I am sure I forgot a lot of steps and ask other posters to help me out, and you out by correcting me here... this should get you moving on the range...
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Old 02-02-2006, 05:18 PM
  #5  
Nontypical Buck
 
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Default RE: Muzzle Loading

No need for me to add anything after the last post, except don't be intimidated by the number of steps involved. Once you have done it a couple of times, they become second nature and you WILL become addicted. Just want to emphasize what was said already: use loose powder and be sure it is not too old. If in question, buy some new. Not that expensive.

Good luck!
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Old 02-02-2006, 07:40 PM
  #6  
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Default RE: Muzzle Loading

[8D]
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Old 02-02-2006, 07:40 PM
  #7  
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Old 02-02-2006, 07:40 PM
  #8  
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Default RE: Muzzle Loading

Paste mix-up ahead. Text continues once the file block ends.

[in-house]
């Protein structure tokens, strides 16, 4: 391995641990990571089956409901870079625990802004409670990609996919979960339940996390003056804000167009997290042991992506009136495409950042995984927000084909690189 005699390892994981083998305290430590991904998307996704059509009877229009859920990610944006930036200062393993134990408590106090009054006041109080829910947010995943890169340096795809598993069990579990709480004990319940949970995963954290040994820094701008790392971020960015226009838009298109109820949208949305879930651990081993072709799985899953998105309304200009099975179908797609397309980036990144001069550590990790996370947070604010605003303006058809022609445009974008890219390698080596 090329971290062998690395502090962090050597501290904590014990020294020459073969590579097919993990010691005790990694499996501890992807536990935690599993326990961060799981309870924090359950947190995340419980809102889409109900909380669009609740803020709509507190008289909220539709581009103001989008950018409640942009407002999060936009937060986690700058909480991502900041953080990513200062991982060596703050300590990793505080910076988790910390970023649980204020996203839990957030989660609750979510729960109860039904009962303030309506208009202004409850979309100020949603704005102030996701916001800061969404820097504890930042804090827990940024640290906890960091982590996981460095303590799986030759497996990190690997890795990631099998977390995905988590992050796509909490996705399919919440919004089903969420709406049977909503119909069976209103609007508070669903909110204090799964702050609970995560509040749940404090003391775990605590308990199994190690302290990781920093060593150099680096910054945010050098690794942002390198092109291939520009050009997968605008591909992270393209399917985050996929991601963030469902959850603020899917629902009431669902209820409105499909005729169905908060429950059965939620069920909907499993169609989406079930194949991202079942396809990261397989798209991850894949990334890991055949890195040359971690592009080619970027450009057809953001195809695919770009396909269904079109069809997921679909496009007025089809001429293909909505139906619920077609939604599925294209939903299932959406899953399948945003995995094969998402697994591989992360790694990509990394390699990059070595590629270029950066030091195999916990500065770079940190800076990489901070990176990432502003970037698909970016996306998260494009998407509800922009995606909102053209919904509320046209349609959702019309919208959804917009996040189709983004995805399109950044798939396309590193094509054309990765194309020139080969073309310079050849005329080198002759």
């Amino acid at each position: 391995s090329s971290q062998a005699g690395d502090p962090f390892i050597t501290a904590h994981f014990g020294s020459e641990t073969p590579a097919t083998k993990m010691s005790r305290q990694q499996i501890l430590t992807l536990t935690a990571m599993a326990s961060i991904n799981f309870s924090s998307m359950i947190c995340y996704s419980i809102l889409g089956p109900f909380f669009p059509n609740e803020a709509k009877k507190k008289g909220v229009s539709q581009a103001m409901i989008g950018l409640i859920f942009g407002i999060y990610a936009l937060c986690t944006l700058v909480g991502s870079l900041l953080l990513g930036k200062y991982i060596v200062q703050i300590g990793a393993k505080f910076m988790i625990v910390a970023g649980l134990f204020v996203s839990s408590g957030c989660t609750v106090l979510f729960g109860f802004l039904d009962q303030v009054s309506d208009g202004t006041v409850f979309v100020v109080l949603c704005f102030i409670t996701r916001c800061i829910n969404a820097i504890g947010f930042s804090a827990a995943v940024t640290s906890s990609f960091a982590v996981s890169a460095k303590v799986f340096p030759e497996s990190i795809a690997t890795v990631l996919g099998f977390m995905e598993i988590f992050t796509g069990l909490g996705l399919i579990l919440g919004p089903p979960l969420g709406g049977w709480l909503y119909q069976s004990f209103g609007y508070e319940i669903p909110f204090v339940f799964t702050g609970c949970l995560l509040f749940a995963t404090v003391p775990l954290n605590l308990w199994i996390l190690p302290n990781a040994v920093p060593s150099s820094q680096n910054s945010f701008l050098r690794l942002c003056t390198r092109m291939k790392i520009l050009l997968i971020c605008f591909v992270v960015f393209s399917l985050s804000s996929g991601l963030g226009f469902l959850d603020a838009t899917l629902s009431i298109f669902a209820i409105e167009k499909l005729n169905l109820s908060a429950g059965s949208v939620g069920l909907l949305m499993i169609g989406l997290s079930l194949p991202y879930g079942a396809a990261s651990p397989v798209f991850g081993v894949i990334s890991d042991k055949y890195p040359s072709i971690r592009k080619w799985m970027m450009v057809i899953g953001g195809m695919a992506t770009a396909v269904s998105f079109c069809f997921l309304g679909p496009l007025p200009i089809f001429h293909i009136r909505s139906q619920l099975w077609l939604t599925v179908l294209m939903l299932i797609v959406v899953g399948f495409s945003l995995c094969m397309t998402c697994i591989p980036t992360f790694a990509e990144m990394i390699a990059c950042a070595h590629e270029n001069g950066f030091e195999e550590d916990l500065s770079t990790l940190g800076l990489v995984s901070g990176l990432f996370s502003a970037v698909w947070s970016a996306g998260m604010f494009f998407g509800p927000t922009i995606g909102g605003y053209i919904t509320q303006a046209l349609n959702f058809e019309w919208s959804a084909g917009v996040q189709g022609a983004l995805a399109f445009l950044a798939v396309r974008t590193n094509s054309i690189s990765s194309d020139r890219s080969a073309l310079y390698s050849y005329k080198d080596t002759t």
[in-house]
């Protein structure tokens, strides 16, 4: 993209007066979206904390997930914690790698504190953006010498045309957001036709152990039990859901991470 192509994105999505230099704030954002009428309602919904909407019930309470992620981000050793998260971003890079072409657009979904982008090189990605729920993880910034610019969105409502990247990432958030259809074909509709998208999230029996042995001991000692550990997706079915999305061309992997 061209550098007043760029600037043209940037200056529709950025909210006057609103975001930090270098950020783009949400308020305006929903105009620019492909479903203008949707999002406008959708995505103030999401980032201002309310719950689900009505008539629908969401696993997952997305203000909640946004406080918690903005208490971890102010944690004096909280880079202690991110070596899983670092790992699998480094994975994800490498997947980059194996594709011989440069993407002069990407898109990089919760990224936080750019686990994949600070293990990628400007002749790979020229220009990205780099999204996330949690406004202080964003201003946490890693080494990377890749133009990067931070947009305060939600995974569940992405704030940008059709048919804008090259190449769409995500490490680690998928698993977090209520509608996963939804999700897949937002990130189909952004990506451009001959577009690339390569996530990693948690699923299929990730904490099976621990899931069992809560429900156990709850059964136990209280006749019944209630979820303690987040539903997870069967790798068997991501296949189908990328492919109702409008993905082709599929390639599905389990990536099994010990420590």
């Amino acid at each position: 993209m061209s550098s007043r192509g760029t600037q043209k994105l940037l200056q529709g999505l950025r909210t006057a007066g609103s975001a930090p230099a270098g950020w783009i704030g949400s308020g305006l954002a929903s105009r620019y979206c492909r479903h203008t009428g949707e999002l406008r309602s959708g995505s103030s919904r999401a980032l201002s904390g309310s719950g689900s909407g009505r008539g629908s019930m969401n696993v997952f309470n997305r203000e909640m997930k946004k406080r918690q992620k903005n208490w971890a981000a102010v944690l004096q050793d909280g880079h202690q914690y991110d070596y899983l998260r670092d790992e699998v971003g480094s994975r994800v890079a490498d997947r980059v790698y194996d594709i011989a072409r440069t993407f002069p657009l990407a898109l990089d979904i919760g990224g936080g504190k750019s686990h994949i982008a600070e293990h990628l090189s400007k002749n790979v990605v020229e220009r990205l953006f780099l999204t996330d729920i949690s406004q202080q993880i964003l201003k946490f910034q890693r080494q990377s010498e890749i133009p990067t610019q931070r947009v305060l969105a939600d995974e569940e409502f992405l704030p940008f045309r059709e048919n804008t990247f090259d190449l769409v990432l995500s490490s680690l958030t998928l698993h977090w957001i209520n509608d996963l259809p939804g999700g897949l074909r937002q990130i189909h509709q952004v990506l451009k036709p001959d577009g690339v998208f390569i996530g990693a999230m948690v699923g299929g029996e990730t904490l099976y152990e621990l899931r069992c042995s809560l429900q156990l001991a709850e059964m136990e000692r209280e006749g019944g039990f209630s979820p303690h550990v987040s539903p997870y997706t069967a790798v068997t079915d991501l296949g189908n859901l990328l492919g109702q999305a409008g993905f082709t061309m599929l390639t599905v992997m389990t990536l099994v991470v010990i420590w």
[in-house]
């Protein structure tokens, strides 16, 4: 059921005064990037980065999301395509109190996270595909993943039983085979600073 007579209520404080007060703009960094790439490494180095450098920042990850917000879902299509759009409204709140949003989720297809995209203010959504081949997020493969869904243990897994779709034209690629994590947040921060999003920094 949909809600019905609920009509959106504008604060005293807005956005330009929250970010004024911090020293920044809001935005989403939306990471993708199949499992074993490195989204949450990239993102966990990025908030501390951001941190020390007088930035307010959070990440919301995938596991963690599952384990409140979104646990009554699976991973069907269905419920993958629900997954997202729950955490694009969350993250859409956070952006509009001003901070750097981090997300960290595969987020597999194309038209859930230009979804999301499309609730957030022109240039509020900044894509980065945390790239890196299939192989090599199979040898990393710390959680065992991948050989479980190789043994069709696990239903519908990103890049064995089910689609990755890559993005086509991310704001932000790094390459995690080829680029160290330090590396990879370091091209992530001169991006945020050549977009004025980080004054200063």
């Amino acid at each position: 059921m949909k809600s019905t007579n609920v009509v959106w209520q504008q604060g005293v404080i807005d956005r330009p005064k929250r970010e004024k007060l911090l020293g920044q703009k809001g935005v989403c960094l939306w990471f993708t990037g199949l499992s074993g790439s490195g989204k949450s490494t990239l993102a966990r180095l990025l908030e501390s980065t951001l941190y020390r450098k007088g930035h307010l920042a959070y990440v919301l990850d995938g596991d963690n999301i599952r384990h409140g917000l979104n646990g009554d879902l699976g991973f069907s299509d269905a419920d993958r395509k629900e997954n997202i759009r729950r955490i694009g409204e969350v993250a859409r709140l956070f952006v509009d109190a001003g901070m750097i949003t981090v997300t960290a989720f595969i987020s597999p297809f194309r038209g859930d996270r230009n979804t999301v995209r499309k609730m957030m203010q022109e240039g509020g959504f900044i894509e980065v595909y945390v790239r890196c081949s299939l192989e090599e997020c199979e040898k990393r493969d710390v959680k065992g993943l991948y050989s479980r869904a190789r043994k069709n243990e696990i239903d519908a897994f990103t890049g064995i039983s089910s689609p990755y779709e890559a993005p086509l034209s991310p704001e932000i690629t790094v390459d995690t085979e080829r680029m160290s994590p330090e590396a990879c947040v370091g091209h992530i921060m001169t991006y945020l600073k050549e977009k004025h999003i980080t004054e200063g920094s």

[8D]
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Old 02-02-2006, 07:42 PM
  #9  
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Default RE: Muzzle Loading

Thanks that really helps. Can I send you a PM of email is better if I have more question, the army blocks things a lot and cant always get on here and ask questions or do what I need to do!

Jeff
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Old 02-02-2006, 07:45 PM
  #10  
Nontypical Buck
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Default RE: Muzzle Loading

ORIGINAL: cayugad

ORIGINAL: JLmoore1956

In 2004 was my first year to use a ML. Knight in-line, MK-50, older but a gift. Anyway, wasn't real impressed with ML, seems more complicated then most of the hunting I have done and never got it sighted in. The primer would fire but the powder wouldnt ignite, tried cleaning the bore, and the nipple, etc, there at the range, after the third time, I went home, thought about dropping the gun into the river. However, don't really have anyone to help or mentor. Guy at the stored said bore butter would work. So what is the right way to use a ML, step by step, load shoot, and then what? [&:]


If the primer was going off then you have half the battle won. First thing you need to do is clean all the bore butter and other oils and crud out of the rifle, the breech plug, the nipple, everything. Really break the rifle down and clean it good. I am guessing it is a .50 caliber MK-85 which was and still is one of the best muzzleloaders Knight ever made.